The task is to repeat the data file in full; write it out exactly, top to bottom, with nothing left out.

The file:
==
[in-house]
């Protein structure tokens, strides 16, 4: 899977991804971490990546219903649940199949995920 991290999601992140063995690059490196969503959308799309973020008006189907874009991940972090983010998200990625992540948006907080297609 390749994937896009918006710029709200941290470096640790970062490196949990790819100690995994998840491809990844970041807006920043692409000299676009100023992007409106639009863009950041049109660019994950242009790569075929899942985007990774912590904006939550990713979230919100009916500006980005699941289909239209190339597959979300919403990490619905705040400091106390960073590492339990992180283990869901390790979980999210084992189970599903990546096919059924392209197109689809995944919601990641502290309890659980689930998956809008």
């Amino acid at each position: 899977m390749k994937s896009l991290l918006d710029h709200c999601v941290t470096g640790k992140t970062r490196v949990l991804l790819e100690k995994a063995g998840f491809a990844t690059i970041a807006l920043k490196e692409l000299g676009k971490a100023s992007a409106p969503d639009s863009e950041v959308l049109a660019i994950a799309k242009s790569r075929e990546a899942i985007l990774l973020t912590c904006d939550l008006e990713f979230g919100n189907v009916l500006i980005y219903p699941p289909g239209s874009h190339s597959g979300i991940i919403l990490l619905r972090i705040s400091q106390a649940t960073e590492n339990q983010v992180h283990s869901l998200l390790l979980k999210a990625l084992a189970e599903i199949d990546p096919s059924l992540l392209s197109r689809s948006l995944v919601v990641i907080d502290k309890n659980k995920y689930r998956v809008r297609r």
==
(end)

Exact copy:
[in-house]
């Protein structure tokens, strides 16, 4: 899977991804971490990546219903649940199949995920 991290999601992140063995690059490196969503959308799309973020008006189907874009991940972090983010998200990625992540948006907080297609 390749994937896009918006710029709200941290470096640790970062490196949990790819100690995994998840491809990844970041807006920043692409000299676009100023992007409106639009863009950041049109660019994950242009790569075929899942985007990774912590904006939550990713979230919100009916500006980005699941289909239209190339597959979300919403990490619905705040400091106390960073590492339990992180283990869901390790979980999210084992189970599903990546096919059924392209197109689809995944919601990641502290309890659980689930998956809008």
């Amino acid at each position: 899977m390749k994937s896009l991290l918006d710029h709200c999601v941290t470096g640790k992140t970062r490196v949990l991804l790819e100690k995994a063995g998840f491809a990844t690059i970041a807006l920043k490196e692409l000299g676009k971490a100023s992007a409106p969503d639009s863009e950041v959308l049109a660019i994950a799309k242009s790569r075929e990546a899942i985007l990774l973020t912590c904006d939550l008006e990713f979230g919100n189907v009916l500006i980005y219903p699941p289909g239209s874009h190339s597959g979300i991940i919403l990490l619905r972090i705040s400091q106390a649940t960073e590492n339990q983010v992180h283990s869901l998200l390790l979980k999210a990625l084992a189970e599903i199949d990546p096919s059924l992540l392209s197109r689809s948006l995944v919601v990641i907080d502290k309890n659980k995920y689930r998956v809008r297609r």